New Report: Air Quality in the Smokies Is Headed in the Right Direction

The difference in pollution levels between 1990 and 2010 at Great Smoky Mountains National Park.

The difference in pollution levels between 1990 and 2010 at Great Smoky Mountains National Park. Photo courtesy of Colorado State University.

A new report from Colorado State University confirms that air quality in our most-visited national park is measurably better, thanks to the Clean Air Act. While more work still needs to be done to improve air quality around the country, the new emissions and visibility measurements published last week by the university’s Cooperative Institute for Research in the Atmosphere (CIRA) confirm that the skies at Great Smoky Mountains National Park and surrounding areas are significantly cleaner than they were two decades ago.

In the 1960s and 1970s, the East Coast suffered from particularly bad air pollution and acid rain, which damaged forests and aquatic life and contributed to haze and smog. Researchers identified the emissions from burning fossil fuels as the main cause of this pollution, especially particulates from coal-fired power plants. Not only does this unsightly pollution continue to reduce visibility at national parks, it also poses serious health problems to communities around the country, including asthma, bronchitis, and other serious respiratory ailments.

Since Congress passed the Clean Air Act and subsequent amendments in 1977 and 1990 that specifically address national park protection and acid rain, the skies are literally brighter. According to CIRA, between 1990 and 2010, sulfur dioxide emissions in the United States dropped from 23 million tons to 8 million tons and nitrogen oxide emissions were cut in than half, based on EPA emissions data.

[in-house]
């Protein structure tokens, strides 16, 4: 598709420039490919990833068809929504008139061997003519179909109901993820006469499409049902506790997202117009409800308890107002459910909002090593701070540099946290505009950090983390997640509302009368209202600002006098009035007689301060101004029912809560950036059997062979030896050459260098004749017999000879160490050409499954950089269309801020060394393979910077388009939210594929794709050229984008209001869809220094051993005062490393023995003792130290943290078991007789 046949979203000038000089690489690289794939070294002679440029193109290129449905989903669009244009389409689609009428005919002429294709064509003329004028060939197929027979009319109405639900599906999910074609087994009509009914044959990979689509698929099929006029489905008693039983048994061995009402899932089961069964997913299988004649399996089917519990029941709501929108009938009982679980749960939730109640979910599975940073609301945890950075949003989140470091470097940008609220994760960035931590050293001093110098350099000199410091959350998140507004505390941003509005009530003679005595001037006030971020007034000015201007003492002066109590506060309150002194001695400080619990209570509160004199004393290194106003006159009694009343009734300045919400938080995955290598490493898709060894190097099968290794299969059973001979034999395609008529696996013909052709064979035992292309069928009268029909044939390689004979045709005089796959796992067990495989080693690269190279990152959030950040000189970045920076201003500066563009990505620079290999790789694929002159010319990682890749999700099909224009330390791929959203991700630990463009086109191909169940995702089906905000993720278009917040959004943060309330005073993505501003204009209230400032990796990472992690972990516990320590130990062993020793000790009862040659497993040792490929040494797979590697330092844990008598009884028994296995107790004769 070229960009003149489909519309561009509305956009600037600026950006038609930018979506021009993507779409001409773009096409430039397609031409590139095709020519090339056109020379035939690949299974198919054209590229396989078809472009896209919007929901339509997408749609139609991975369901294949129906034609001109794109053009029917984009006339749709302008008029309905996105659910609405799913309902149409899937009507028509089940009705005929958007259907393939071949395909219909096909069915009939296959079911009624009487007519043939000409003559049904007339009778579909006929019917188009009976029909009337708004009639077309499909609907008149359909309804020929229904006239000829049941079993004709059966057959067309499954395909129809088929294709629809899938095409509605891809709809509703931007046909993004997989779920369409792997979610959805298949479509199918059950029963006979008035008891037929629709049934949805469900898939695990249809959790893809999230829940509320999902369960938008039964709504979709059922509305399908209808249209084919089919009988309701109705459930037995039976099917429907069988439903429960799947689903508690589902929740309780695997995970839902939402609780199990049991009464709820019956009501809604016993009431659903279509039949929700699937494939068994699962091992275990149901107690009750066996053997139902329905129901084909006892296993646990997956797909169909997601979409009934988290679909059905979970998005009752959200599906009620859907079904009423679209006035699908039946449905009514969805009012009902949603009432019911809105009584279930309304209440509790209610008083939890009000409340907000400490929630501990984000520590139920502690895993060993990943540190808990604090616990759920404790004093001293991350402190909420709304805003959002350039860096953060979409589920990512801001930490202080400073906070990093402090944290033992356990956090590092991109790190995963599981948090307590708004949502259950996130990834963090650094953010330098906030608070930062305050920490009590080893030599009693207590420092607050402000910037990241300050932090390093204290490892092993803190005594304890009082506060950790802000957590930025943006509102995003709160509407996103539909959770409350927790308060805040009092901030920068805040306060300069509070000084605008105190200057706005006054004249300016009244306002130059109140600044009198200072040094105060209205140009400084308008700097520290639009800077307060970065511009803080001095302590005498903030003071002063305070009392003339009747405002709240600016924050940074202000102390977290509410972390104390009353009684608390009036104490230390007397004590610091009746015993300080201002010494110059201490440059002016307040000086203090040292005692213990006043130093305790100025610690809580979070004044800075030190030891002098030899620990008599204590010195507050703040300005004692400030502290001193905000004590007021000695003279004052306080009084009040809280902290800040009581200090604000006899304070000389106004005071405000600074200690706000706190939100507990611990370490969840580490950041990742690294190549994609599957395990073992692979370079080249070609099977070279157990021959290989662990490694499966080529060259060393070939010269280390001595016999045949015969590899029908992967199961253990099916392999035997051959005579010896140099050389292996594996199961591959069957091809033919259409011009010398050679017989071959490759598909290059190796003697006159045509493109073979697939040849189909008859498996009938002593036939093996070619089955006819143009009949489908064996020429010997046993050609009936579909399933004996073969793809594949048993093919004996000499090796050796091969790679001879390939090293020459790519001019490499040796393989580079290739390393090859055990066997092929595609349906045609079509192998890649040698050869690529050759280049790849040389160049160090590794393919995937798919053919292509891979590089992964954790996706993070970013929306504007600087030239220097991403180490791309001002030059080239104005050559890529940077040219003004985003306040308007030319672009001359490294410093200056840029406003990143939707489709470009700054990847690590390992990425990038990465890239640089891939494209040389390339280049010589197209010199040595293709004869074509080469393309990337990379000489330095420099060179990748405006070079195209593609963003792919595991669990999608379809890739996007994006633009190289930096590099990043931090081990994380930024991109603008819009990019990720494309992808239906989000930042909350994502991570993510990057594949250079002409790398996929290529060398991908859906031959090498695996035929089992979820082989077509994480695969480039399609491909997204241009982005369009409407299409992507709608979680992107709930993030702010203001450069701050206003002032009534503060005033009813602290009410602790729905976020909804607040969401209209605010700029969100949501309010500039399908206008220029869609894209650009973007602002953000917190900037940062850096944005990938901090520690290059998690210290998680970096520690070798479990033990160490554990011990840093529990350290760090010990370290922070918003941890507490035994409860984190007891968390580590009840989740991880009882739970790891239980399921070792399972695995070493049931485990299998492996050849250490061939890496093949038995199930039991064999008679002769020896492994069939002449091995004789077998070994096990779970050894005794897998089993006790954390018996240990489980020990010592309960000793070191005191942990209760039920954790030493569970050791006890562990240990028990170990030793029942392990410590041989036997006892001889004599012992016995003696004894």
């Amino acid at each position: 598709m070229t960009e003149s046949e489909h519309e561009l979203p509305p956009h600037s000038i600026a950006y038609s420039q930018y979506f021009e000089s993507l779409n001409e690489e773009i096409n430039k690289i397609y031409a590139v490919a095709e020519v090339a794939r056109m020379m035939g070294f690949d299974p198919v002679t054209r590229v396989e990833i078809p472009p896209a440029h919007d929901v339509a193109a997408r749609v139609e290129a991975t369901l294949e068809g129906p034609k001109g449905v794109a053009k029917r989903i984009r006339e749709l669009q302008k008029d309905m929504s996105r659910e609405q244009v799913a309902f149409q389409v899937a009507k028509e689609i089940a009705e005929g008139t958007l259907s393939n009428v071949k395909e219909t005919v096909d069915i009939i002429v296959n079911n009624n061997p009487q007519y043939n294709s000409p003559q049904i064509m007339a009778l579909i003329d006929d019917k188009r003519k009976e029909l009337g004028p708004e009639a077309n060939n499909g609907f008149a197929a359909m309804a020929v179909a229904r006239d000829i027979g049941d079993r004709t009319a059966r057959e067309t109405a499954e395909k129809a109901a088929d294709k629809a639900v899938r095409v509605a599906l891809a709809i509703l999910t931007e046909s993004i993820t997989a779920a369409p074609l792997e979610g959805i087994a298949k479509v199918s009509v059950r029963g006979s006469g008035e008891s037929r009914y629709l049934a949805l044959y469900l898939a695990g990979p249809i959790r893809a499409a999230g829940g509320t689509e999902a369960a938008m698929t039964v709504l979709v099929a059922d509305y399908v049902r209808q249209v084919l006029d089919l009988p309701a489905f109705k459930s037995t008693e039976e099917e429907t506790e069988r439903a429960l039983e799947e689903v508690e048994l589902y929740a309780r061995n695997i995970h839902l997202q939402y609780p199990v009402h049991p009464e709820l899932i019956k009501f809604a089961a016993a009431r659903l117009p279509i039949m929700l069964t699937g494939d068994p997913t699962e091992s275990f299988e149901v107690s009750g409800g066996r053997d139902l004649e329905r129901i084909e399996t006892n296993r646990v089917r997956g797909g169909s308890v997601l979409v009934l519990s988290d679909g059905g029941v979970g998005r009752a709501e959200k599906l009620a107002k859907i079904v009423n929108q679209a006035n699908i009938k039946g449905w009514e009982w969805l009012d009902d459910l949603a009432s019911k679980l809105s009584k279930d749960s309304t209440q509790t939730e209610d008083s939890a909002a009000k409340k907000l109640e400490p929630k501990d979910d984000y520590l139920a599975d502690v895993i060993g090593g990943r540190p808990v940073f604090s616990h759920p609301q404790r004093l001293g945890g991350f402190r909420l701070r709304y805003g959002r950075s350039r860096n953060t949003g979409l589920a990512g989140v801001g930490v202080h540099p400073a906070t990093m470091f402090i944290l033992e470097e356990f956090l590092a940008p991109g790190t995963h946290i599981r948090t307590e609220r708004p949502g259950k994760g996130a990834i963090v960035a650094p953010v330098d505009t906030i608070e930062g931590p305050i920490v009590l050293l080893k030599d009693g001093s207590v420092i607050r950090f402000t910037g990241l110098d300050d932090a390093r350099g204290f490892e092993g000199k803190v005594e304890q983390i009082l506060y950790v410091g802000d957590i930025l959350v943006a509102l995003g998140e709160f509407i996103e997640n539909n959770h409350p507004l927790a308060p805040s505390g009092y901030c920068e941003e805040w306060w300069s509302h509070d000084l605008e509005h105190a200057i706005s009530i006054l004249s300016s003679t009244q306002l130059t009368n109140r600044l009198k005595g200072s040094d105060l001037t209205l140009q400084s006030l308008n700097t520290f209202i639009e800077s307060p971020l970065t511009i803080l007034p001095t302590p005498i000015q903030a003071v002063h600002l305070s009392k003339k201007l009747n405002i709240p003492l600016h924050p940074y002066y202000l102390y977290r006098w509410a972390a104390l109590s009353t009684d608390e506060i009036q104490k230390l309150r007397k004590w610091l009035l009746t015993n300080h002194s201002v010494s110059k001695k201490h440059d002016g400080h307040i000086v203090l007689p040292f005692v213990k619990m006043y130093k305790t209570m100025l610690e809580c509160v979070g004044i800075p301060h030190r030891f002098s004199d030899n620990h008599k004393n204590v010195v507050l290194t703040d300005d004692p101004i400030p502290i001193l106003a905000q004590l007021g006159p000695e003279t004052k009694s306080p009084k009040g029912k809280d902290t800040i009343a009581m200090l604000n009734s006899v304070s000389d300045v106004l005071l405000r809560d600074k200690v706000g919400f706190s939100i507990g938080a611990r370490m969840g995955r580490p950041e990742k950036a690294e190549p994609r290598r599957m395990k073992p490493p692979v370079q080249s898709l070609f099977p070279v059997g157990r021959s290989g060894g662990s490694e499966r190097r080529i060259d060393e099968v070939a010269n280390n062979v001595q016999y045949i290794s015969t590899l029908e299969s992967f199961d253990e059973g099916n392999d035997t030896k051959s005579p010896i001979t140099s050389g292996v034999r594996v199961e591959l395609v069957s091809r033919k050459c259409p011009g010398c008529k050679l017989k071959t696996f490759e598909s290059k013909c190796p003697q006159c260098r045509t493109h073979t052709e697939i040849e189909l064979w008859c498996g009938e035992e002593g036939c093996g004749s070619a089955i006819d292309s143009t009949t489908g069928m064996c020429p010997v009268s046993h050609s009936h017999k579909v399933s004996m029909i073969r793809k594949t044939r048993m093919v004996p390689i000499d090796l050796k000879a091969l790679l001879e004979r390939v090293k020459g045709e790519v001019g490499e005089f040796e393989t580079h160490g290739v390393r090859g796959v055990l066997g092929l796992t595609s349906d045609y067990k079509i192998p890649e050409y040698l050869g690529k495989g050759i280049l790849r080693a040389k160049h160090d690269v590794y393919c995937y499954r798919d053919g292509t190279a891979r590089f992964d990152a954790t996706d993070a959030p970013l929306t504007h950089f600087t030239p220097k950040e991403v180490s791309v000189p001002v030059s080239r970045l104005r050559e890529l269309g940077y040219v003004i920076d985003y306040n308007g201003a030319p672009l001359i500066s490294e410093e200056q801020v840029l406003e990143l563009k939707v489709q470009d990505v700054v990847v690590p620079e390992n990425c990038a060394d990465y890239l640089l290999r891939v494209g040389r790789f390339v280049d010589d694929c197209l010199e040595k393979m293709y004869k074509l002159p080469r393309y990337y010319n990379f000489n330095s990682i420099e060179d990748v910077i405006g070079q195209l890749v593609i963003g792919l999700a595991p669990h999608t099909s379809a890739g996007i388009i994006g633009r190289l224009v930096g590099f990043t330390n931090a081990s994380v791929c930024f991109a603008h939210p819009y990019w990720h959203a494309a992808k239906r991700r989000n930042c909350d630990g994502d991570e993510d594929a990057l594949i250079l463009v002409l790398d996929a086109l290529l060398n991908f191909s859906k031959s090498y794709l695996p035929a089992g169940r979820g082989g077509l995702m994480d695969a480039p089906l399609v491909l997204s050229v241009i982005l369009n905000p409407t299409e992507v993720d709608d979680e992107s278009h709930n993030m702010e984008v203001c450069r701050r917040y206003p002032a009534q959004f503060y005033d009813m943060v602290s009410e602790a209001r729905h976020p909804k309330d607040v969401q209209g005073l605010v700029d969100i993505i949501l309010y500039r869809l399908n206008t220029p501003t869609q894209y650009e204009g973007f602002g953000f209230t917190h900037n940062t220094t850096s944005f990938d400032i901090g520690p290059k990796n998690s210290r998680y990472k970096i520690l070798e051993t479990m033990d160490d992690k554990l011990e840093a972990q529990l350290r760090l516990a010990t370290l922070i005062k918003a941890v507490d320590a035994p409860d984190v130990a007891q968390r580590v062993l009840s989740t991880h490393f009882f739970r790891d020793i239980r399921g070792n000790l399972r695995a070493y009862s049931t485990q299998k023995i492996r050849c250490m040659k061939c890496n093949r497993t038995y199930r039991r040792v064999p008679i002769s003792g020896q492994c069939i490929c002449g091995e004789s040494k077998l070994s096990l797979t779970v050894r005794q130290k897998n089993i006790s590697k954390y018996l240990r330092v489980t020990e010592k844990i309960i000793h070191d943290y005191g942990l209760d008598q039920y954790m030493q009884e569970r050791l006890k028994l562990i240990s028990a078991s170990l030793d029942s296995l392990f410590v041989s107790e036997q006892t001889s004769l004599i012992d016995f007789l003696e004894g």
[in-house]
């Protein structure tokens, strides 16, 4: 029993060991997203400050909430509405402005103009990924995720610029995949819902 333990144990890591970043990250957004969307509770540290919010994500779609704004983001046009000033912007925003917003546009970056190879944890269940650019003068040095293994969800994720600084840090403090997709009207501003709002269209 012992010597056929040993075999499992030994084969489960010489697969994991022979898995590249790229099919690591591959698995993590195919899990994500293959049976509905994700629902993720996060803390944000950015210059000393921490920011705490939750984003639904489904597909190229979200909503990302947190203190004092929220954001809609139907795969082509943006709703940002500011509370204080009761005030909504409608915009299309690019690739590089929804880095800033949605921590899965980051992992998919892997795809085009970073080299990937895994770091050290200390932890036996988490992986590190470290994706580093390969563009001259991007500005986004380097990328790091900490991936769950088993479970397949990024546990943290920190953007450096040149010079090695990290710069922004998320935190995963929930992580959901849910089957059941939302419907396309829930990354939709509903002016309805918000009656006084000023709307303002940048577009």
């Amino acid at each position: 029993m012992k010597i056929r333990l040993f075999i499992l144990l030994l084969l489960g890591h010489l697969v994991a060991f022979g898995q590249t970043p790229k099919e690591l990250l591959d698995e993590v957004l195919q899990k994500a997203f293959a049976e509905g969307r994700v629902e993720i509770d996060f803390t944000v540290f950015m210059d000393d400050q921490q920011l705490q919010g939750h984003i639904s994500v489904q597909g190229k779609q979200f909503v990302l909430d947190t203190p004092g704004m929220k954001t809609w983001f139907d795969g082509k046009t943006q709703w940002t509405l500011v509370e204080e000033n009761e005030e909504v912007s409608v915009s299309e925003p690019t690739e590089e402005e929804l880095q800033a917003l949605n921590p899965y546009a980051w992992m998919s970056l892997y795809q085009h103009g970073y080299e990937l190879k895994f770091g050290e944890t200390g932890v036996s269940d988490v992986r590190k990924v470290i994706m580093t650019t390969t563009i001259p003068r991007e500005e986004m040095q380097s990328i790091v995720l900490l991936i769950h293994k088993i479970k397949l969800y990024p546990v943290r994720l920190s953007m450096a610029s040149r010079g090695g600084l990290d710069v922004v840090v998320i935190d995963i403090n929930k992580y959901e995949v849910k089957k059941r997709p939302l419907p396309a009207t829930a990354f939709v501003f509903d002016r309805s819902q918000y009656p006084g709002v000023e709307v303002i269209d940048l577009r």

These are significant public health and environmental benefits, though we still have a long way to go to meet the air quality goals set by Congress as part of the Clean Air Act in 1977. The acid rain regulations that contributed to these dramatic improvements primarily benefitted the eastern part of the country. There are still many antiquated, highly polluting coal plants in the West that obscure visibility in iconic national parks like Zion, Mesa Verde, and the Grand Canyon. According to a 2011 report by NPCA (PDF), the impact of power plant emissions on visibility in parks and wilderness areas costs the economy an estimated $5.62 billion a year—not including costs to public health.

Though our work is still cut out for us, this new data from CIRA confirms that the Clean Air Act is remarkably effective when officials comply with the landmark law. For decades, lawmakers have repeatedly tried to weaken these regulations, and NPCA and others have filed multiple lawsuits to assure compliance with various Clean Air Act mandates. Now we see what it looks like when we enforce these important protections—clearly, and for miles.

Above: The difference in pollution levels between 1990 and 2010 at Great Smoky Mountains National Park. Photo  courtesy of Colorado State University.

About the Author

Senior Vice President of Conservation Programs Mark Wenzler

Mark Wenzler is senior vice president of conservation programs at NPCA.